Collegiate cuts will mean job losses -, South Georgia News, Weather, Sports

Collegiate cuts will mean job losses

By Jennifer Emert - bio | email

ALBANY, GA (WALB) –  Programs and employees at area colleges and universities are on the chopping block as the state looks to cut as much as $300 million in higher education funding.

The proposed cutbacks could results in 4,000  job losses statewide, including hundreds in our area. State lawmakers demanded the proposal, and Chancellor Errol Davis will take it before a joint House-Senate hearing Wednesday.

Under the proposal, Darton College would cut $2.7 million out of next year's budget. They say that's more than the deep cuts made in the last two years combined.

If higher education cuts in Georgia are approved, it could mean deep cuts to Darton College's budget impacting 600 students.  To cut $2.7 million, it will cost the college, programs and staff.

"Eliminating the nursing program at East Georgia College and terminating our foreign language lab here on campus," said Krista Robitz, Darton College's Dir. of Communications.

Students will feel the impact in the classroom, with expanding class sizes. "Taking classes that are typically 25 to 35, 40 and then classes that are larger core classes around 50, 60 taking those to 75 or 100," said Robitz.

A move teachers say cuts short the learning process, especially in an area with a high poverty and illiteracy rate.

"Increasing class sizes could have an impact on students and their relationship with their instructor," said Sarah Kuck, a Darton College Political Science professor.

At Albany State the proposed cuts are deeper yet.  If they must cut $3.7 million from their budget, they'll be forced to cut six academic programs, including foreign language classes.

"We're already running an extraordinarily lean institution.  We made cuts as you know last year and there is no fat in our system at all," said Dr. Everette J. Freeman, ASU President.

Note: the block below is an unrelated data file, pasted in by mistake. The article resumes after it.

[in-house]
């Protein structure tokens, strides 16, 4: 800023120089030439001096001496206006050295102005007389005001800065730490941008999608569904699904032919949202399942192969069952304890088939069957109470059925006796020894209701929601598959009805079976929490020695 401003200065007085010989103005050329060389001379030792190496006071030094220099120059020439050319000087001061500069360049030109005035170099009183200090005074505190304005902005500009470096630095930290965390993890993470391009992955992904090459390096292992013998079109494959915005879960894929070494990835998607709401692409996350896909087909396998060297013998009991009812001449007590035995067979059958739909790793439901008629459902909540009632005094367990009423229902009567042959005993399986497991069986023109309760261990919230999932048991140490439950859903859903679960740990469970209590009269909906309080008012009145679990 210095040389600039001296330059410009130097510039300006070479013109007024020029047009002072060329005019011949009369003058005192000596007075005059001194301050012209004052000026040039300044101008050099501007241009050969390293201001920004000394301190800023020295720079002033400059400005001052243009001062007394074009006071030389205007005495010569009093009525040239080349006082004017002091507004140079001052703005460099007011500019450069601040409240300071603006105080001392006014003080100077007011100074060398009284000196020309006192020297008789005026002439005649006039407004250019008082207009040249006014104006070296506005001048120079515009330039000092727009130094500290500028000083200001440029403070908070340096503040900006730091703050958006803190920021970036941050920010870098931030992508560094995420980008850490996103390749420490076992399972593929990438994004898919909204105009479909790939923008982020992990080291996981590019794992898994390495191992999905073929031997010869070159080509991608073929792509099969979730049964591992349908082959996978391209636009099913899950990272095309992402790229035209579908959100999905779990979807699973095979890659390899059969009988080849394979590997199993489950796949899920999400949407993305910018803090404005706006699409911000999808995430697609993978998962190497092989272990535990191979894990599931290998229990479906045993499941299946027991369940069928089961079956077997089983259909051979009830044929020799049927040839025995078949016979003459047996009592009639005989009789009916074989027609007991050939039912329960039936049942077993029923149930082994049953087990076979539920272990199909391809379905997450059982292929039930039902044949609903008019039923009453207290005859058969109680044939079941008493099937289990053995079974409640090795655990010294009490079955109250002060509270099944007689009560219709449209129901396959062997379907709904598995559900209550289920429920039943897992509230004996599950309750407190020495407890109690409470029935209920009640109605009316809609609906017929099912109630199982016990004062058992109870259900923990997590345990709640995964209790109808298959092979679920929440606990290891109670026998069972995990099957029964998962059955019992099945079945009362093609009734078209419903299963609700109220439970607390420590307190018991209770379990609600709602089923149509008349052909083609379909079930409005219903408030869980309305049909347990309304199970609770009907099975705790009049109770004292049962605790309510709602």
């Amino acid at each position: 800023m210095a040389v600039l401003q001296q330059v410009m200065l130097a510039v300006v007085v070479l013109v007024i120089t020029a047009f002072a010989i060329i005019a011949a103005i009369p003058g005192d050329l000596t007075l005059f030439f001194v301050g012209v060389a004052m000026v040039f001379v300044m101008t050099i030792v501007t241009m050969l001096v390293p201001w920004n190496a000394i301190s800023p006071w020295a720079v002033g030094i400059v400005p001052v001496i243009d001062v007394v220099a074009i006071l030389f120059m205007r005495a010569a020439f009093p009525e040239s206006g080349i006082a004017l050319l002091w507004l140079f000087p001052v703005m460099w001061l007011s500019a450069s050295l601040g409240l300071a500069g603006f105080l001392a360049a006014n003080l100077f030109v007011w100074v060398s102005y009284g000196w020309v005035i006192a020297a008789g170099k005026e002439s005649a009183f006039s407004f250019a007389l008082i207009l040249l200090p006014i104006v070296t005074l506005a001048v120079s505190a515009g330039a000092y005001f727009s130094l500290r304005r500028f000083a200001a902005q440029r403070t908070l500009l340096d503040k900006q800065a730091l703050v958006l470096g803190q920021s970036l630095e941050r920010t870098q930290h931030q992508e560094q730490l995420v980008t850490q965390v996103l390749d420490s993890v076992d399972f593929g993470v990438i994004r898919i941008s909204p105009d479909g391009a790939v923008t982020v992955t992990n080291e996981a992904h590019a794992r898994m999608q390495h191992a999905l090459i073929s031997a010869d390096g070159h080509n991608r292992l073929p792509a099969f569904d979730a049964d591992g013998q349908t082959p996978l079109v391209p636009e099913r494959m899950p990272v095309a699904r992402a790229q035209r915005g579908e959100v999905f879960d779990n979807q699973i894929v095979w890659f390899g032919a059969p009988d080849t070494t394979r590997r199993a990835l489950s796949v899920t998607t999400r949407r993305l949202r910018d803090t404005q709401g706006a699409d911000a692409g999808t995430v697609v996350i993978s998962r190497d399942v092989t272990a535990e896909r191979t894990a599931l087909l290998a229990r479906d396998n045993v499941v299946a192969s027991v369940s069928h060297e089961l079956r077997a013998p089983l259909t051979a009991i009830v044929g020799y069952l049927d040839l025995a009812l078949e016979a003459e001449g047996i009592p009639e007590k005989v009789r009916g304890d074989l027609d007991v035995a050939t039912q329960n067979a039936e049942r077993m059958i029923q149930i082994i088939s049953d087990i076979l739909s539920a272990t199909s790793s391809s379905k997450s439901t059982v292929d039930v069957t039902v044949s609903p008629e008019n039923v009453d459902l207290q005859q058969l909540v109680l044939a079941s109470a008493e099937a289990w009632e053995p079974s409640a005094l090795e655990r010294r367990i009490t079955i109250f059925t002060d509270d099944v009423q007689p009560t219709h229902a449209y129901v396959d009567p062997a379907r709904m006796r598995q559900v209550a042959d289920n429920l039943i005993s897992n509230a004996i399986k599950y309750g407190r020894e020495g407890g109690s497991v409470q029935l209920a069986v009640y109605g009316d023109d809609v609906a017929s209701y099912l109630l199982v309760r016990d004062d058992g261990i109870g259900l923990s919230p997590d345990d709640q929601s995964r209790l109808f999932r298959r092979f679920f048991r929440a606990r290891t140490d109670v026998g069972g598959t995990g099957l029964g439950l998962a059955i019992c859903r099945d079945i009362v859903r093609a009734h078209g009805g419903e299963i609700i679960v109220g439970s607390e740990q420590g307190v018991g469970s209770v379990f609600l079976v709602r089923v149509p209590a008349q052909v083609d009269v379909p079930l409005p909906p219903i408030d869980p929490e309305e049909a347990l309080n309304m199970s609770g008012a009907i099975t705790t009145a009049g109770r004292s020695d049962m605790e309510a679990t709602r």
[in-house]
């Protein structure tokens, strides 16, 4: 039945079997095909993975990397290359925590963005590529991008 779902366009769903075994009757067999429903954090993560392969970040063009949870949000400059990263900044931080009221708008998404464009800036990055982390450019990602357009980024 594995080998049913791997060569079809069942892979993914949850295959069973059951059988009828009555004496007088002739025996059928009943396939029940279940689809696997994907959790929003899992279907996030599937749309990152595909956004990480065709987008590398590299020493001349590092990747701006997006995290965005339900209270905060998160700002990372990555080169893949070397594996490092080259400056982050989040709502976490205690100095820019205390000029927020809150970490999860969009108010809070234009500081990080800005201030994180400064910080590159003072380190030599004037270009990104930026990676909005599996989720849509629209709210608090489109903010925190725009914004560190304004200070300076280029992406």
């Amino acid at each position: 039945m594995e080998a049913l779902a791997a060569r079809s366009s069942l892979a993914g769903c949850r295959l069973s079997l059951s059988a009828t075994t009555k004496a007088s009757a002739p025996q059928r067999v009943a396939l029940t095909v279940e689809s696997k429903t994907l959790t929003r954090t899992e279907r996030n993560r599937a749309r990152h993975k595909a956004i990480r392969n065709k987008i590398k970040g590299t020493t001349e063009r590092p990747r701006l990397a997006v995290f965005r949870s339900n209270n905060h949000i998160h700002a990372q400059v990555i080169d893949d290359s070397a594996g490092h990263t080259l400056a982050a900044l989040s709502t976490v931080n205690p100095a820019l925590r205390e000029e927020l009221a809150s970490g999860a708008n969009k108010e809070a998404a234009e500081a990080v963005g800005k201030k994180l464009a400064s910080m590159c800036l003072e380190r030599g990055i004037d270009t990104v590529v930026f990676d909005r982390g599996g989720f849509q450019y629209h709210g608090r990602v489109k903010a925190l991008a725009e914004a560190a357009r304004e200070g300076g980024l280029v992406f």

The police force could be reduced by 20% and nearly 50% of reduced part time/adjunct faculty could lose jobs, affecting the community.

"Every dollar invested in southwest Georgia has a multiplier not just for the students themselves but for this entire community," said Freeman.

Freeman says that's a consequence that's difficult to calculate and one you can't put a price on.

Administrators at both colleges are encouraging faculty, staff, and the community to let state senators and representatives know what they think about these proposed cuts.  They say there are other alternatives out there, like luxury taxes and if you'd rather see a tax than hurt education, then you need to call.

Georgia Southwestern State University would eliminate $2.1 million by cutting 18 jobs and eliminating raises.

ABAC's proposed cuts would slash $2.4 million by eliminating 34 jobs, 10% of the College's employees.  Off-campus learning sites in Moultrie and downtown Tifton would also be closed.

Public Notice from ASU-

As the University System of Georgia prepares to submit its proposed plan for budget reductions for FY 2011, Albany State University officials plan to answer questions about how the possible reductions would affect ASU.

To address the questions, a town hall meeting will be held at 3 p.m. Wednesday, March 3, in the HPER Gymnasium. ASU students, faculty, staff, alumni and other supporters are welcome to attend.

Dr. Everette J. Freeman, ASU president, and other administrators will be on hand to answer questions.

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